Standardized test scores for Camden City students have improved in recent years but a study released this week found “no evidence” that state control of the district contributed to the upward trend.
“To justify [state] intervention, there should be clear evidence of performance gains that could not be achieved under local control,” read the report, published Thursday by New Jersey Policy Perspective, a nonpartisan think tank. “That evidence is absent in Camden.”
Camden, a district of about 15,000 students across its public, renaissance and charter schools, was the fourth district ever to be taken over by the state and currently the only one under full state control.
Newark regained local control last summer after 25 years of state intervention and Paterson regained control of its schools in January after 30 years. Jersey City, the first district to be taken over in 1989, is undergoing a transition back to local control.
Since the 2013 takeover, Camden has seen improvements in graduation rates and a reduction in its suspension and drop-out rates, among other breakthroughs, state-appointed Superintendent Katrina McCombs said on Friday.
“I wholeheartedly disagree with the foundational premise of the report,” McCombs said, adding that those achievements were reached because of state support.
Historically, it has taken decades for state-operated districts to return power to the local school board. Under a takeover, the school board becomes an advisory board and a state-appointed superintendent reports directly to the state commissioner of education.
The report’s findings show that test scores began improving in 2007, not only for Camden students but also for comparable school districts including Newark, Paterson, and Jersey City.
“We see a preexisting trend that test scores in Camden started to go into a positive direction and improve at least six years before the takeover happened,” said Michael S. Hayes, an assistant professor at Rutgers–Camden. Hayes, who discussed the findings in a webinar on Thursday, is one of three authors of the report.
“If we look at both Camden City and its comparison groups, they’re all experiencing positive gains in math and reading…which suggests, again, it’s not the state takeover,” Hayes said. “Something’s happening to all low-income school districts.”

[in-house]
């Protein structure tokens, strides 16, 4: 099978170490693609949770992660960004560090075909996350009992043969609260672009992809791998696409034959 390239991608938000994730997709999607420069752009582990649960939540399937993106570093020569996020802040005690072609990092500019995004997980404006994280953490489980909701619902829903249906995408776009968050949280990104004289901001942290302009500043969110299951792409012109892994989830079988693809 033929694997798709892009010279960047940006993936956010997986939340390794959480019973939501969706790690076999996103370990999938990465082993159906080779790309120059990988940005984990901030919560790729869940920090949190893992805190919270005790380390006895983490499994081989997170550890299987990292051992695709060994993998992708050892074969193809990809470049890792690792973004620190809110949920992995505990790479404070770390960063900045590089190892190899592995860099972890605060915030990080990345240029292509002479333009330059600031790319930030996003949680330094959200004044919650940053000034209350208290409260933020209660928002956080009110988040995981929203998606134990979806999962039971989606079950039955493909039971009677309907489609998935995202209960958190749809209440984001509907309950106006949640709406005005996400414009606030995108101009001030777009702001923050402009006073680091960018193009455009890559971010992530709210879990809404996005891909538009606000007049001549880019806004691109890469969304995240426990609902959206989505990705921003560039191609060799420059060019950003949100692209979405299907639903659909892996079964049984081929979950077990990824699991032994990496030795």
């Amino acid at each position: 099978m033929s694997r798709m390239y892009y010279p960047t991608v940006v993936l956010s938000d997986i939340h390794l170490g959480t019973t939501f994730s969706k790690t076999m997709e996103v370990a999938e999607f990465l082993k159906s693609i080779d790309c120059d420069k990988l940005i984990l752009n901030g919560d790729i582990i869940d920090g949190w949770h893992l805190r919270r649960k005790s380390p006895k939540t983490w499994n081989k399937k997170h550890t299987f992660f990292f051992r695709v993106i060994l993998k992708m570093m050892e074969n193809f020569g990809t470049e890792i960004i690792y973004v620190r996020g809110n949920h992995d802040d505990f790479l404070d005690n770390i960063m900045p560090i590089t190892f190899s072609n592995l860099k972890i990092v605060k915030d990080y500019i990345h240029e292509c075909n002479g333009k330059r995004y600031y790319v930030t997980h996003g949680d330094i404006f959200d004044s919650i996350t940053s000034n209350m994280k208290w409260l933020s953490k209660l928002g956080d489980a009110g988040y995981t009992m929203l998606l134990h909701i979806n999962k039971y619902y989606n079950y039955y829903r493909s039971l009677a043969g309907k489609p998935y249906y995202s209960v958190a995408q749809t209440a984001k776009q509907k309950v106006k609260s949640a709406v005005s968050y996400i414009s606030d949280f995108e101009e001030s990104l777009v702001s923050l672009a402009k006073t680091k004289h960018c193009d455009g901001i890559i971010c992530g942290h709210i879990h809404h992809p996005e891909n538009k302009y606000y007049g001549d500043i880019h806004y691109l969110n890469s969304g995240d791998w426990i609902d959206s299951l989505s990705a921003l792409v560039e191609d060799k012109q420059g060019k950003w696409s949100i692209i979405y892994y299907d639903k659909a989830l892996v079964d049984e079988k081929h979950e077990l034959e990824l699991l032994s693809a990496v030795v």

One explanation for improved student performance and test scores could be economic recovery and the positive effect that has in a household, Hayes noted.
A 2019 study of student achievement during the Great Recession — between 2007 and 2009 — found that declines in test scores were greater in school districts that served more economically disadvantaged students.
“As the economic recovery is improving household conditions, that may be translating to overall gains in performance for low-income students across the state,” Hayes said.
Students in Camden are predominantly Black and Latino and about 43% of families live below the poverty level, according to the most recent demographic data.
Student test scores are one of the key criteria used to gauge performance and justify state intervention, although previous studies have shown that they’re not useful measures of progress in state-operated districts.
Other measures of success include the graduation rate, which is now at 69% compared to 49% in 2012, and dropout rate, down to 11% from 21% in 2012, according to the district. There have also been 53% fewer suspensions since state intervention began in 2013, according to the district.
Those aspects of the takeover “are indisputably good,” said Julia Sass Rubin, an associate professor at Rutgers University and co-author of the report. But still, she questioned, “these improvements, could they have happened without state takeover?”
McCombs said she believes that state intervention has helped the district with student achievement at a “quicker” rate than it might have without state control.
“When looking at the graduation rate — that is a far cry from where we were prior to state intervention,” she said.
But the positive change in the graduation rate is much more nuanced, said Keith Benson, president of the Camden Education Association. Benson said the district shifted its grading scale after the intervention, which changed the classification of a failing grade from 65 and below to 59 and below.
“If more people are failing because of a certain grading system, then more people are getting retained and more are choosing to drop out,” Benson said. “Simply shifting the grading scale ensured more people pass and a better graduation rate.”
“That had nothing to do with state takeover,” he added. “It had to do with changing the grade scale.”
Even so, Benson said there has been a “net benefit” to a state-operated school district. He said two schools — Veterans Memorial Family School and Rileta Twine Cream Early Childhood Center — were saved from closure because of state intervention.
“Without state takeover, it would have just been a done deal and we wouldn’t have been able to appeal that decision,” Benson said. “We get to have this flicker of hope and that bit of hope matters a lot when it comes to saving a school from closing.”